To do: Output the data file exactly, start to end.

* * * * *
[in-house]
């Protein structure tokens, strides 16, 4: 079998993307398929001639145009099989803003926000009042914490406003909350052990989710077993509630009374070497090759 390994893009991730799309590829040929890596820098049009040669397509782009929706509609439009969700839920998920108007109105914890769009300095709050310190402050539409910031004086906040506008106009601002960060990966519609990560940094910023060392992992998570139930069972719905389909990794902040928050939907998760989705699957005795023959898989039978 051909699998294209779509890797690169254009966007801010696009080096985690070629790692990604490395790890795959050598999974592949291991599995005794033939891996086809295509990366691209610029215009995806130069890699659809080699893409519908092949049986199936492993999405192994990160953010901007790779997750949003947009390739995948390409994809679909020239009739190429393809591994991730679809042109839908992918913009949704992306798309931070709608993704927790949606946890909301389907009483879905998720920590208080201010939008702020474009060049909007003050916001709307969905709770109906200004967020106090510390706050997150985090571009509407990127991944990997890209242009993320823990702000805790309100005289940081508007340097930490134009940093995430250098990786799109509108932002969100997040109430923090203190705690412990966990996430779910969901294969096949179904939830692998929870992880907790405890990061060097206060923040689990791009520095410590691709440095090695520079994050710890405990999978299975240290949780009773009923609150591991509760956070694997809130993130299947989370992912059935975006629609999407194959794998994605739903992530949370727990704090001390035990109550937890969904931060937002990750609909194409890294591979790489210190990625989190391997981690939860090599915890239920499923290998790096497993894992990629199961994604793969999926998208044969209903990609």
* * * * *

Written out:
[in-house]
């Protein structure tokens, strides 16, 4: 079998993307398929001639145009099989803003926000009042914490406003909350052990989710077993509630009374070497090759 390994893009991730799309590829040929890596820098049009040669397509782009929706509609439009969700839920998920108007109105914890769009300095709050310190402050539409910031004086906040506008106009601002960060990966519609990560940094910023060392992992998570139930069972719905389909990794902040928050939907998760989705699957005795023959898989039978 051909699998294209779509890797690169254009966007801010696009080096985690070629790692990604490395790890795959050598999974592949291991599995005794033939891996086809295509990366691209610029215009995806130069890699659809080699893409519908092949049986199936492993999405192994990160953010901007790779997750949003947009390739995948390409994809679909020239009739190429393809591994991730679809042109839908992918913009949704992306798309931070709608993704927790949606946890909301389907009483879905998720920590208080201010939008702020474009060049909007003050916001709307969905709770109906200004967020106090510390706050997150985090571009509407990127991944990997890209242009993320823990702000805790309100005289940081508007340097930490134009940093995430250098990786799109509108932002969100997040109430923090203190705690412990966990996430779910969901294969096949179904939830692998929870992880907790405890990061060097206060923040689990791009520095410590691709440095090695520079994050710890405990999978299975240290949780009773009923609150591991509760956070694997809130993130299947989370992912059935975006629609999407194959794998994605739903992530949370727990704090001390035990109550937890969904931060937002990750609909194409890294591979790489210190990625989190391997981690939860090599915890239920499923290998790096497993894992990629199961994604793969999926998208044969209903990609």